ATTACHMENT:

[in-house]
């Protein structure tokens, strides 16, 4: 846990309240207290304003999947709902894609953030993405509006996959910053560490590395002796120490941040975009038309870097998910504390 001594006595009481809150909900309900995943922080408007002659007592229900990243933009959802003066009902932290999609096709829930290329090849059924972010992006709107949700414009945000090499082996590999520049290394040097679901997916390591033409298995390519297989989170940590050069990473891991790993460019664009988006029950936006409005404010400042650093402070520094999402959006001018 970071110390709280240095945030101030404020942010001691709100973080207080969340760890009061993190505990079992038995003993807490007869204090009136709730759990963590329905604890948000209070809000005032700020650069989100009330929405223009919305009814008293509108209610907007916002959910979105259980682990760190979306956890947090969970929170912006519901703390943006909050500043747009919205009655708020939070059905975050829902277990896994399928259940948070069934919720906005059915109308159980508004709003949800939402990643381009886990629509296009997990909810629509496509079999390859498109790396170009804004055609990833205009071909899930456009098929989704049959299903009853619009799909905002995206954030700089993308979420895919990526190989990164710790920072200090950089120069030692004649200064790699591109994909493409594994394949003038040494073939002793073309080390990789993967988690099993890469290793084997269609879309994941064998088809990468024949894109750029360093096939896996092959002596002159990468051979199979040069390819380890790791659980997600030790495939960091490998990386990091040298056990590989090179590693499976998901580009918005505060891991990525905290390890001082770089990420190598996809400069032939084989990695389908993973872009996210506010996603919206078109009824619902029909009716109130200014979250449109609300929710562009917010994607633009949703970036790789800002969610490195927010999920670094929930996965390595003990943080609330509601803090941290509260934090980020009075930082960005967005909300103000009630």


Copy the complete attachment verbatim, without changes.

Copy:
[in-house]
């Protein structure tokens, strides 16, 4: 846990309240207290304003999947709902894609953030993405509006996959910053560490590395002796120490941040975009038309870097998910504390 001594006595009481809150909900309900995943922080408007002659007592229900990243933009959802003066009902932290999609096709829930290329090849059924972010992006709107949700414009945000090499082996590999520049290394040097679901997916390591033409298995390519297989989170940590050069990473891991790993460019664009988006029950936006409005404010400042650093402070520094999402959006001018 970071110390709280240095945030101030404020942010001691709100973080207080969340760890009061993190505990079992038995003993807490007869204090009136709730759990963590329905604890948000209070809000005032700020650069989100009330929405223009919305009814008293509108209610907007916002959910979105259980682990760190979306956890947090969970929170912006519901703390943006909050500043747009919205009655708020939070059905975050829902277990896994399928259940948070069934919720906005059915109308159980508004709003949800939402990643381009886990629509296009997990909810629509496509079999390859498109790396170009804004055609990833205009071909899930456009098929989704049959299903009853619009799909905002995206954030700089993308979420895919990526190989990164710790920072200090950089120069030692004649200064790699591109994909493409594994394949003038040494073939002793073309080390990789993967988690099993890469290793084997269609879309994941064998088809990468024949894109750029360093096939896996092959002596002159990468051979199979040069390819380890790791659980997600030790495939960091490998990386990091040298056990590989090179590693499976998901580009918005505060891991990525905290390890001082770089990420190598996809400069032939084989990695389908993973872009996210506010996603919206078109009824619902029909009716109130200014979250449109609300929710562009917010994607633009949703970036790789800002969610490195927010999920670094929930996965390595003990943080609330509601803090941290509260934090980020009075930082960005967005909300103000009630």